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Accepted Paper:

Permanence, Decay, Restitution: Baining Land Claims and Flows of Development through Oil Palm Infrastructure   
Inna Yaneva-Toraman (Heriot-Watt University)

Paper short abstract:

The paper illustrates how the Baining of Papua New Guinea understood plantation-style oil palm agriculture as infrastructure that can reveal, reclaim, and safeguard their customary land. It explores the link between agriculture, infrastructure, and development through the notion of permanence.

Paper long abstract:

This paper explores how the Baining of Papua New Guinea understood the link between development, agriculture, and infrastructure. After years of colonial resettlement programs, land reform, and piecemeal encroachment in the Baining region, many local communities were displaced, dispossessed, and left to live at the fringes of economic development with little or no access to essential goods, services, or infrastructure. Reflecting on the uneven geographical development of the province, the Baining understood their position as one of lack and exclusion, whereby the only way they could bring development to themselves was by reclaiming their customary land. This paper shows how with the ineffectiveness of land title deeds to remove the squatters and provide land access to the Baining, they turned to agriculture as a form of vegetal assemblage that could finally reveal and restore their land claims.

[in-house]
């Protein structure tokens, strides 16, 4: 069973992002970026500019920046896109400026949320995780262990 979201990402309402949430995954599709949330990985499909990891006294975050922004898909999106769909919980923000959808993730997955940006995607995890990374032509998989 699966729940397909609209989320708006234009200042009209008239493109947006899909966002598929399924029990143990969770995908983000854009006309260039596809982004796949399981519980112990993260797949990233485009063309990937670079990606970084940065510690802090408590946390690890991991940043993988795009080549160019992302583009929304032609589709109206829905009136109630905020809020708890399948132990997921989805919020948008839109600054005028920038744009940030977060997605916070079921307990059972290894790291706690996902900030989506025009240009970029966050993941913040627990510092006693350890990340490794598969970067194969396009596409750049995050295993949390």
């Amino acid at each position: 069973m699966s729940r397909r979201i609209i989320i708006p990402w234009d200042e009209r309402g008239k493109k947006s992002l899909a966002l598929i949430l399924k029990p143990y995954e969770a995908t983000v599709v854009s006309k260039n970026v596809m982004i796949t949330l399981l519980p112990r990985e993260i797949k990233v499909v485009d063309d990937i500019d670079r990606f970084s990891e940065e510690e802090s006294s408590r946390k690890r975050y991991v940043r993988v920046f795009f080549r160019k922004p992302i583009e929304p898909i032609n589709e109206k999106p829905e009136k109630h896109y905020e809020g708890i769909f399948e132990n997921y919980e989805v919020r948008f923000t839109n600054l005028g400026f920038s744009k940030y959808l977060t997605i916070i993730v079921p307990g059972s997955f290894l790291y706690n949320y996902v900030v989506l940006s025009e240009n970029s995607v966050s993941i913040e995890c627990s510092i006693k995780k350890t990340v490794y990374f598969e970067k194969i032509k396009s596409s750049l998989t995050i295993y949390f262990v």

First sought in cocoa, and later in oil palm, their dreams of development have contributed to their transition from shifting cultivation in non-bounded ancestral ranges, to petty commodity production of bounded plots, and finally, to rentier economy characterised by ecological and social change. The paper traces how Kairak-speakers participated in and understood this process through the lens of visibility and invisibility, and permanence as opposed to decay. It illustrates how development was associated with "permanent" things and itself required permanent infrastructure. Similarly, the paper argues that for Kairak-speakers, the permanence of plantation-style oil palm agriculture characterised its potentiality to deliver restitution of their land and inward flow of development.

Panel Irre09b
Agricultural infrastructures in a failed ecology II
  Session 1 Wednesday 31 March, 2021, -